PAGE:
[Marxism] Marginalisation of Sinn Fein

James Daly james.irldaly at ntlworld.com
Thu Mar 11 01:23:14 MST 2004


Reverberations of Paisley's electoral victory. The "conflict
resolution" Good Friday agreement is in deep crisis.  Part of the
context is the campaign for elections in the 26 counties. Fianna Fail,
a Gaullist-type party, governs in coalition with the small extreme
neoliberal and militantly antinational Progressive Democrats.  It is
considering merging with Sinn Fein's northern rival the ironically
named SDLP, the six county party formerly led by John Hume.  Until now
that party has been treated as a fraternal party by the British Labour
Party, but that is changing, and in a further blow to recognition of
the Irish national dimension, the British Labour Party is preparing to
organise for the first time in the six northern counties, as the
Conservative party already does. -- JD


Sinn Fein 'exclusion considered'
The Irish Government is "actively considering" the exclusion of Sinn
Fein from the Northern Ireland political process, according to Gerry
Adams.
The Sinn Fein president said in a speech in Dublin on Wednesday that
Irish Government ministers were "considering going back to the old
agenda, the failed policies and attitudes of the past".

Mr Adams called on supporters of the biggest party in Dublin's
coalition government, Fianna Fail, to reassert the "primacy of the
peace process".

The latest crisis in the political process follows alleged IRA
involvement in the false imprisonment of a dissident republican in
Belfast.

Claims by Chief Constable Hugh Orde that Provisional IRA members were
behind it have overshadowed the review of the Good Friday Agreement,
with UUP leader David Trimble walking out of the talks.

Mr Adams' latest comments came against a backdrop of sharp criticisms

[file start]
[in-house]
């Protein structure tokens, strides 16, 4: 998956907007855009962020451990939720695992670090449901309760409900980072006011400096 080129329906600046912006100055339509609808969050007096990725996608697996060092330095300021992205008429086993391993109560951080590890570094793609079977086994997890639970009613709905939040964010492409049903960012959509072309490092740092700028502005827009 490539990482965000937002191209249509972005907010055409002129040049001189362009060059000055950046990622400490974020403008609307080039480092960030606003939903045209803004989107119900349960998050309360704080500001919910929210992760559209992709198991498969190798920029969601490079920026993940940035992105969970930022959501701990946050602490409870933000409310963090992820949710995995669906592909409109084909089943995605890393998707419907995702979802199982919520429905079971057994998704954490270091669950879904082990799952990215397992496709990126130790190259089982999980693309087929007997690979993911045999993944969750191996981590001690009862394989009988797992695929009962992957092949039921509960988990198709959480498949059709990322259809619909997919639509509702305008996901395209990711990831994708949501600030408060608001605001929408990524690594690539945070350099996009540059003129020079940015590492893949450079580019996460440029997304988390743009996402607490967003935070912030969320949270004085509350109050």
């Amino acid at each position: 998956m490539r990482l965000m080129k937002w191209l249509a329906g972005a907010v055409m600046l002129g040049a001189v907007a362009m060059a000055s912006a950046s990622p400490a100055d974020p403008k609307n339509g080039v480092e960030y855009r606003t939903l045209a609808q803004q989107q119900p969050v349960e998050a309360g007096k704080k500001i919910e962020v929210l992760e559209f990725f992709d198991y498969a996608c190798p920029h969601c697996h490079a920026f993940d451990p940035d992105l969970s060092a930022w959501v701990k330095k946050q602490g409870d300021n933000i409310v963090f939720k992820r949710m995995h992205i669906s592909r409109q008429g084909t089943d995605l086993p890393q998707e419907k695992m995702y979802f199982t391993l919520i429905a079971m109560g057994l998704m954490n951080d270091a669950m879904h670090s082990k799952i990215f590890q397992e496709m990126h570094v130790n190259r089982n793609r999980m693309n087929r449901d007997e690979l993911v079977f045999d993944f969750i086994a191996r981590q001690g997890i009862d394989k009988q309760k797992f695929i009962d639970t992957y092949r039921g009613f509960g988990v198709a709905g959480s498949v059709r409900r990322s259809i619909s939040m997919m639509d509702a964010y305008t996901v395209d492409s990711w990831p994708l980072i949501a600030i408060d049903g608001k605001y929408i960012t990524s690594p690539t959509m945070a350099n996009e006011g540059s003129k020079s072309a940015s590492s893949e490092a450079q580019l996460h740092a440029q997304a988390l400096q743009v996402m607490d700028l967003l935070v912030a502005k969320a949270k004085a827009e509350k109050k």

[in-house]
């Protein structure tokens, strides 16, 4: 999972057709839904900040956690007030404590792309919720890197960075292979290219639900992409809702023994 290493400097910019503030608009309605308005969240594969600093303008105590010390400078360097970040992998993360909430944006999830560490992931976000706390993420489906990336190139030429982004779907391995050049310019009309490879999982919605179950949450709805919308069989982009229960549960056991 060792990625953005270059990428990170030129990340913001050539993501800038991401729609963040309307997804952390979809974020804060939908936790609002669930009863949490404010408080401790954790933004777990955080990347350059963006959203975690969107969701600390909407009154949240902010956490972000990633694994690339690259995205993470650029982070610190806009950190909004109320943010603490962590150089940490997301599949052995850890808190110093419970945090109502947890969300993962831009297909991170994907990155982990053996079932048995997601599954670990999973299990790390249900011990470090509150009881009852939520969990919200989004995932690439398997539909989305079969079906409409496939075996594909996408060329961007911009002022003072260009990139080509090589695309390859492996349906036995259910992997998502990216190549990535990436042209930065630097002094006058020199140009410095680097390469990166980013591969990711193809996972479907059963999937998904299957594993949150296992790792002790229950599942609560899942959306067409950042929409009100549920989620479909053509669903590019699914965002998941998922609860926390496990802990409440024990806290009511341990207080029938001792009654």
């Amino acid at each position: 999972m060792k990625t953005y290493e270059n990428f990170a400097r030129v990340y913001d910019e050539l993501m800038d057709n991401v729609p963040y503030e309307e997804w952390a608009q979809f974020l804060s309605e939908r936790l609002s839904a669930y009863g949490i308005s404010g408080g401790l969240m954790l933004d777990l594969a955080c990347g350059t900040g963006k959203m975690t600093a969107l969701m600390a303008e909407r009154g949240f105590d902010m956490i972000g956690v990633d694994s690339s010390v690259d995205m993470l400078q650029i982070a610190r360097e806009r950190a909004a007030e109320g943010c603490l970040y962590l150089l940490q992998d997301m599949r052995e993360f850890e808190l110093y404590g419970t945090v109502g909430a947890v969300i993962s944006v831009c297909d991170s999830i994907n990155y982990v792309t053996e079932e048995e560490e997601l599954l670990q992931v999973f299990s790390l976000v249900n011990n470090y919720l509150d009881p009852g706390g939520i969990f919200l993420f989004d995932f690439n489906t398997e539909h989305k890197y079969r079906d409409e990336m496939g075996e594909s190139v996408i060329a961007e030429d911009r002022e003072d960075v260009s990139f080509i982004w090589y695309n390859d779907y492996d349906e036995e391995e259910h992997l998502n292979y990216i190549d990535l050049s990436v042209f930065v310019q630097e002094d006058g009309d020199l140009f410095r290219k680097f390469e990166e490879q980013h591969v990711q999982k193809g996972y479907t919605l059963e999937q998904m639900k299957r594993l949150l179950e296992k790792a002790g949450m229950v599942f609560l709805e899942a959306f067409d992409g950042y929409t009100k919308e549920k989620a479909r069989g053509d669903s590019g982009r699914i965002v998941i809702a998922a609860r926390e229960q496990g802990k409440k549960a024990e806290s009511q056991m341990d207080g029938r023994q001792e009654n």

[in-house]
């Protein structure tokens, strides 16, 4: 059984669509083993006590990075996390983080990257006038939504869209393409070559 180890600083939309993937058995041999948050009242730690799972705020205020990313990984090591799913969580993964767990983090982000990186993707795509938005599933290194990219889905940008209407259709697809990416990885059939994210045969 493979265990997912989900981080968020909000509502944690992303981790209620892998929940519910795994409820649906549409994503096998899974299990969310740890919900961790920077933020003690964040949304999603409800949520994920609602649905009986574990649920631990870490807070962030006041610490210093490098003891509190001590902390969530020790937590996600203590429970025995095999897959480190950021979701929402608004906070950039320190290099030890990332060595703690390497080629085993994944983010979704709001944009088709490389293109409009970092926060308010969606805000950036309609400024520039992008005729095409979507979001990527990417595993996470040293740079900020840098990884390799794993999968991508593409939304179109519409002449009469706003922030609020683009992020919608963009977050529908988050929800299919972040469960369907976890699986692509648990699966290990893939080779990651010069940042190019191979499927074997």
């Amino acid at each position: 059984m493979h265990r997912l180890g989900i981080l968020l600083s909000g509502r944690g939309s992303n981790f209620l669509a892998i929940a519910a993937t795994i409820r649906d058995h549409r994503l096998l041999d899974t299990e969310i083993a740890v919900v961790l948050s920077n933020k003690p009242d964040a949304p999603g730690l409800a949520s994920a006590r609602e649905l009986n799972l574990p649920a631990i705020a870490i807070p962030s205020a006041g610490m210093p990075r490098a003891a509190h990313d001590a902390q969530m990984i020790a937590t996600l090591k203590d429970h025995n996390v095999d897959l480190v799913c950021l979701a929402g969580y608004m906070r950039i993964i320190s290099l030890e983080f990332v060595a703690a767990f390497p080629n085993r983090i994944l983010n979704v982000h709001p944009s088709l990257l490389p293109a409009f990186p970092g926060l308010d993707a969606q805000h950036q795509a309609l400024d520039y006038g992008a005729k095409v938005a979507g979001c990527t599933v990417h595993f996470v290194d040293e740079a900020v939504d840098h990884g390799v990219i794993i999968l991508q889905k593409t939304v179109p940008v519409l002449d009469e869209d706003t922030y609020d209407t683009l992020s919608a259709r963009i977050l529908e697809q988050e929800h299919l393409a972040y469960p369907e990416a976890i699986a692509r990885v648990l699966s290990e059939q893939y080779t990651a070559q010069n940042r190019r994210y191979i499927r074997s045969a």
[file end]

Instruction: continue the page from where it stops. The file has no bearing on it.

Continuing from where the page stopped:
of alleged IRA activity from both Irish Justice Minister Michael
McDowell and the Taoiseach, Bertie Ahern.

Mr Ahern told the Dail on Wednesday that he believed the recent
criticism of Sinn Fein was "sinking in".

Earlier this week, Mr McDowell likened Sinn Fein's relationship with
the IRA to that of the Nazis and the Brownshirts.

Mr McDowell said that some senior members of the party were members of
the IRA army council.


On Tuesday, the Northern Ireland Secretary, Paul Murphy, and the Irish
Foreign Minister, Brian Cowen, met at Stormont.

British Government sources said they considered whether the review
should be adjourned, but decided against such a move.

Instead, the review will continue and may move on to consider
north-south and east-west issues.

The meeting prepared the ground for discussions which will take place
between Tony Blair and Mr Ahern in Dublin on Thursday.

They will assess how the review can be moved forward following Mr
Trimble's decision to walk out of the talks.

Edited report

Meanwhile, Mr Blair told an SDLP delegation led by Mark Durkan on
Wednesday that retired Canadian judge Peter Cory's report into
collusion allegations would be published with some editing by the end
of the month or before Easter.

Judge Cory examined allegations of collusion surrounding some of the
most controversial killings of the Troubles in Northern Ireland,
including the murders of solicitors Pat Finucane and Rosemary Nelson,
Catholic man Robert Hamill and Loyalist Volunteer Force leader Billy
Wright.

Assembly members Alex Attwood and John Dallat and the Lord Mayor of
Belfast, Martin Morgan, were also part of the SDLP delegation at the
Downing Street talks.


Mr Durkan said he was not satisfied with the government's response
that it would meet its commitment to a public independent inquiry
following Cory's publication.
He said: "We were not able to get satisfaction from the government as
to what their full response would be and we made clear to the
government that we will be holding them to the commitments and
promises that they made.

"We are not in the business of negotiating anything short of the clear
promises they made. After all, the prime minister was the man who told
us that clarity was our friend and ambiguity was our enemy.

"The commitment he made on Cory was clear and unambiguous and we want
it published in a clear and unambiguous way."

Mr Durkan was asked whether he would be willing to go into government
without Sinn Fein.

He said he "would not allow the people of Ireland to be frustrated
indefinitely by the refusal of paramilitaries to meet the
requirements".

Mr Durkan accused the government of asking for clarity and certainty
on the paramilitary issue one day and then engaging in spin days
later.

However, he added that he believed Mr Blair was determined "not to
fudge the issue in future".


The political institutions in Northern Ireland were suspended in
October 2002 amid allegations of IRA intelligence-gathering in the
Stormont government.

Story from BBC NEWS:
http://news.bbc.co.uk/go/pr/fr/-/1/hi/northern_ireland/3548393.stm

Published: 2004/03/10 17:06:50 GMT

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